Going Back to Wales

Going Back to Wales

‘There’s no place like home.’ – Judy Garland in The Wizard of Oz.

Going back to Wales feels nostalgic.

The best thing my parents ever did was to move our family to Wales when I was nine years old. I didn’t know it then, but growing up in Wales would come to shape me into the human I am today. Although I don’t go back very often anymore, Wales will always have my heart.

I smile slightly to myself as the train approaches the Severn tunnel. We are on the high point, just before we descend into darkness, and I can see the old Severn bridge in the distance and, beyond that, hills. I recall a conversation I had earlier that week with a friend, when I told him I was going back to Wales for the weekend.

“Wales is just basically hills, right?” he said, smiling. I grinned and nodded.

“Basically yes, it’s hills” I replied. Then, as an after thought, “And sheep.”

It’s true. On the English side of the river, the landscape is rolling, but not what can be described as hilly. Just across the water, the hills rise up, cloaked under low-hanging clouds. Of course, it’s raining too. Typical.

Going back to Wales always fills me with a childish excitement to see my parents, to see the house I grew up in, the dog that I adore, the motley collection of animals that grows and shrinks with each passing year. I know the folds of the land here so well. Every tree is familiar. There’s the stream that runs through our garden that, when we were younger, my sisters and I walked the entire length of, returning home exhausted at the end of the day with our clothes and wellies soaked through.

Things change, almost imperceptibly, but largely everything is the same. The house has grown, evolved, developed over the years, but it has the same smell I always remember and it’s still chilly. I never remember to pack an extra jumper.

Mum cooks meals to welcome us home with – old favourites: toad-in-the-hole, sausage pasta, three P’s pasta, a roast dinner. Comfort food. There is nothing better in the world than Mum’s cooking. I catch glimpses of what my parents’ life is like together, now that their three daughters all live away from home. We drink wine, red for Mum, white for me, and Dad pours a beer. After dinner, we move into the lounge and sit beside the fire – during the evening, the lounge is always the warmest room in the house.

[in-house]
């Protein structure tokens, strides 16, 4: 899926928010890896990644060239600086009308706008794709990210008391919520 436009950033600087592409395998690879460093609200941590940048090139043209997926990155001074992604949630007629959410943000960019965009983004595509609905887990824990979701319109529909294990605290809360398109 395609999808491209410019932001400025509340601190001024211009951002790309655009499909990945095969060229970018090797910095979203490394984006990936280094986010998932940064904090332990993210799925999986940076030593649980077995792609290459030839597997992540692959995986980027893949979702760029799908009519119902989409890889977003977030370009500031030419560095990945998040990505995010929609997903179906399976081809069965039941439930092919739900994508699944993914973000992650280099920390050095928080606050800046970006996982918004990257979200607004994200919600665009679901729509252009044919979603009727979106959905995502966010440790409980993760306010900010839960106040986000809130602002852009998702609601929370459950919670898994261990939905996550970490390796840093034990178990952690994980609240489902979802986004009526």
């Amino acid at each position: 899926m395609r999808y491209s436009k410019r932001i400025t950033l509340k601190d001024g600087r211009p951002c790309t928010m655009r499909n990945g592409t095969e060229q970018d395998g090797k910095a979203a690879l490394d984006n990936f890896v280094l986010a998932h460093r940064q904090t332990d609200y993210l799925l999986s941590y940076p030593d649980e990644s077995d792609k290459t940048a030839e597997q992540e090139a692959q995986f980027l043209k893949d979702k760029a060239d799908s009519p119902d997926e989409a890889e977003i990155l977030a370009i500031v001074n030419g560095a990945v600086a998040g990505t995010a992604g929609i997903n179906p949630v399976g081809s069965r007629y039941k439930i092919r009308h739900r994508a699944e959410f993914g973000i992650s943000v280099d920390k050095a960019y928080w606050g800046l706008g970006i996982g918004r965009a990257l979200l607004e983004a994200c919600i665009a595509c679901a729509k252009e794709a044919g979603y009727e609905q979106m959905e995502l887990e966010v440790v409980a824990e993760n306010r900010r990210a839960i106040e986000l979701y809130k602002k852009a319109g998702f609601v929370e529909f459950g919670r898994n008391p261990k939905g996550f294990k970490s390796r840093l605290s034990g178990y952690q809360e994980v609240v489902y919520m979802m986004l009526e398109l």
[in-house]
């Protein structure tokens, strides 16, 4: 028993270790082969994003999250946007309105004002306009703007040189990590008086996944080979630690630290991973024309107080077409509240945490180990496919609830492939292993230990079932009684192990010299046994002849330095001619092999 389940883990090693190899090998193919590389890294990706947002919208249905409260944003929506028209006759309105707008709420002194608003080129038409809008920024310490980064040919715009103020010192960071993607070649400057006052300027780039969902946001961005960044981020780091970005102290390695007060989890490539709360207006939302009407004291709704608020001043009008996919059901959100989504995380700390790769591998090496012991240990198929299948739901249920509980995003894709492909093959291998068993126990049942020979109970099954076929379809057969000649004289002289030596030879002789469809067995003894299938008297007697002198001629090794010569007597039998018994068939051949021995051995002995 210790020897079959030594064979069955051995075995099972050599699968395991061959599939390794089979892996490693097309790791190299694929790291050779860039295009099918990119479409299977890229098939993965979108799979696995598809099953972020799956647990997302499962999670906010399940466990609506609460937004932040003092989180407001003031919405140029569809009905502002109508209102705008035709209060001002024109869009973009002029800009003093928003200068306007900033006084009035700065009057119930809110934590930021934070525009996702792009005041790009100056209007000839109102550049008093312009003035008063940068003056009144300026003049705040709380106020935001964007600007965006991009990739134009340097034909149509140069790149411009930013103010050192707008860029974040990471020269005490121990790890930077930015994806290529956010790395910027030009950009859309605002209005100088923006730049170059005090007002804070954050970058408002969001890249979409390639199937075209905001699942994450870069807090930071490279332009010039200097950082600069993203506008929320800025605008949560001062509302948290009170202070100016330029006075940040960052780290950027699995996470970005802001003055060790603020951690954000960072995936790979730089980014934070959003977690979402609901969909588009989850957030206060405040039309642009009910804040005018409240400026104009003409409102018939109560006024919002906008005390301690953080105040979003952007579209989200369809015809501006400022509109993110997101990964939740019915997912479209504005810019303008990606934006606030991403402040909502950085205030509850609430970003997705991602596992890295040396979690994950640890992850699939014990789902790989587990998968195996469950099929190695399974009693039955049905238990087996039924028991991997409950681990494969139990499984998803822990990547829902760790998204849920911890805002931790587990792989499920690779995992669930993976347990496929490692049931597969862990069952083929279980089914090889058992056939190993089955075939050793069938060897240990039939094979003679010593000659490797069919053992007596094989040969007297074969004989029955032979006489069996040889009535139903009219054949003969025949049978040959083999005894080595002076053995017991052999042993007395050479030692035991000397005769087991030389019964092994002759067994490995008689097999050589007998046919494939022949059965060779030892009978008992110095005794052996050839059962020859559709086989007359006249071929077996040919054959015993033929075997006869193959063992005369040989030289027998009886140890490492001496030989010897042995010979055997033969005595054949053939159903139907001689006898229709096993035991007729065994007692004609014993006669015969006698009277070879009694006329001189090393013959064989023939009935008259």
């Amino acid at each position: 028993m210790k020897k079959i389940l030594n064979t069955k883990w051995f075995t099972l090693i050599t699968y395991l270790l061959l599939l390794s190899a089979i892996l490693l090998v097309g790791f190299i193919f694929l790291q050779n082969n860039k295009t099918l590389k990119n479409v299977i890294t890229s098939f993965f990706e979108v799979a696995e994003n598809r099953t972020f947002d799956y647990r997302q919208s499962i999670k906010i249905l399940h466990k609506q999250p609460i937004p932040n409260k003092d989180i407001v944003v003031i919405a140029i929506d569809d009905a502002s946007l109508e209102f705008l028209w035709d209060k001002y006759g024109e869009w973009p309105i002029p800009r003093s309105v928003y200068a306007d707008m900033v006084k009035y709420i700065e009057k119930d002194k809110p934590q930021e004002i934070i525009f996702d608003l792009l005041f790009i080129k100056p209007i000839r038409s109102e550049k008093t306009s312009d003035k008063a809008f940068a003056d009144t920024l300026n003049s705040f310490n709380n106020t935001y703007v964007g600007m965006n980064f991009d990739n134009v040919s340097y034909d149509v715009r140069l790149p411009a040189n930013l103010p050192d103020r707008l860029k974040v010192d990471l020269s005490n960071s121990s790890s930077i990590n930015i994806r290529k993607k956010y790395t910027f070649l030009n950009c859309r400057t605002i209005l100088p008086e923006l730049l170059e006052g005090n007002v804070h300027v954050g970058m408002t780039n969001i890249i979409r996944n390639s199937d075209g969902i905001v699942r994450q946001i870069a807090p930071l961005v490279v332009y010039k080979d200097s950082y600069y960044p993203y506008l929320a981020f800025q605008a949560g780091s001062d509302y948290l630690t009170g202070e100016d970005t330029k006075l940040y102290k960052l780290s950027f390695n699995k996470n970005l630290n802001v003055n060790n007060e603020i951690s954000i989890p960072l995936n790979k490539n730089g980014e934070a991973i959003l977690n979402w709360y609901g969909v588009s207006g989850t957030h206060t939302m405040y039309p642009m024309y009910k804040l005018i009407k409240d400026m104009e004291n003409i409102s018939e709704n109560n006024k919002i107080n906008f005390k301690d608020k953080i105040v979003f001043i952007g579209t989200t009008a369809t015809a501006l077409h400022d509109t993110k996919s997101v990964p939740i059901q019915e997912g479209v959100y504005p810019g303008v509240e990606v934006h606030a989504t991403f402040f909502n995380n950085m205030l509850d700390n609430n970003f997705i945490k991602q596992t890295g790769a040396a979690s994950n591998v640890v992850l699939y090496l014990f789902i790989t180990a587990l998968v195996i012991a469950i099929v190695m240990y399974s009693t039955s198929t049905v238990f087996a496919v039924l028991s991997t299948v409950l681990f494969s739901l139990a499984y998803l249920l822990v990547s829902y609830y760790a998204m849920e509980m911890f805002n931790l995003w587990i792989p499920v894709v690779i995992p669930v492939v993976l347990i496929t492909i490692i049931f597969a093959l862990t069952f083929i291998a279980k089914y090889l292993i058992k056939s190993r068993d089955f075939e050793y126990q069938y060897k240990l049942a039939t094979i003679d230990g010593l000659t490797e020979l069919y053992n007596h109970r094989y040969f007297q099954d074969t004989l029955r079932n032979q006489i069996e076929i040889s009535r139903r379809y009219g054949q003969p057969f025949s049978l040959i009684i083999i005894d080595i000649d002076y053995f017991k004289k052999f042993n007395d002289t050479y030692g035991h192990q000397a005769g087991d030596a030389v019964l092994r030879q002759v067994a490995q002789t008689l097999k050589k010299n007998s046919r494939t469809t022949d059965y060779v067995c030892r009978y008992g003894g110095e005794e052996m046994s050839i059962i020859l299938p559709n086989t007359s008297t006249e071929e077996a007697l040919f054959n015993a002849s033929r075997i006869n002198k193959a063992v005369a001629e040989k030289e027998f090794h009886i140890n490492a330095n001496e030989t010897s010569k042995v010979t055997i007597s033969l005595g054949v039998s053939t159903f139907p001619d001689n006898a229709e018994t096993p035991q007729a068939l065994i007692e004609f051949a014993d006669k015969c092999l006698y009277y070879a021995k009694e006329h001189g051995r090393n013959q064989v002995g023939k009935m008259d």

We never had a television growing up. I don’t think my sisters or I ever really felt deprived; we played games instead, we talked and laughed, we spent hours outside in the summer, we drew and wrote and played our instruments and I rode my horse. We walked the dogs, walked without the dogs, played computer games (so some screens were involved…), read books. Looking back on those years growing up, I suppose it’s almost idyllic. Acres of land to explore, a library of books to take inspiration from, and every summer, six weeks of holiday to make the most of. When I visit Wales now, I know I am privileged to have grown up there and had all that to take advantage of.

To go back to Wales is to retreat. Remove myself from the hustle and tireless bustle of London and to escape from the world, to get some peace and quiet, to write and learn code and listen to nothing – no sirens or airplanes rumbling overhead. Rain lashes the windows and the skies remain ominously grey. Clouds move in ragged patterns across the Cambrian mountains, veiling the grey-green vista from view. Being back is rejuvenating, it feeds my soul. I feel invigorated again, refreshed.

I return to the world reluctantly. It tugs me in, sucks me into the hustle and bustle again, shunts me this way and that. But I have Wales. This place that grounds me and breathes life back into me. I will be fine.

Going back to Wales

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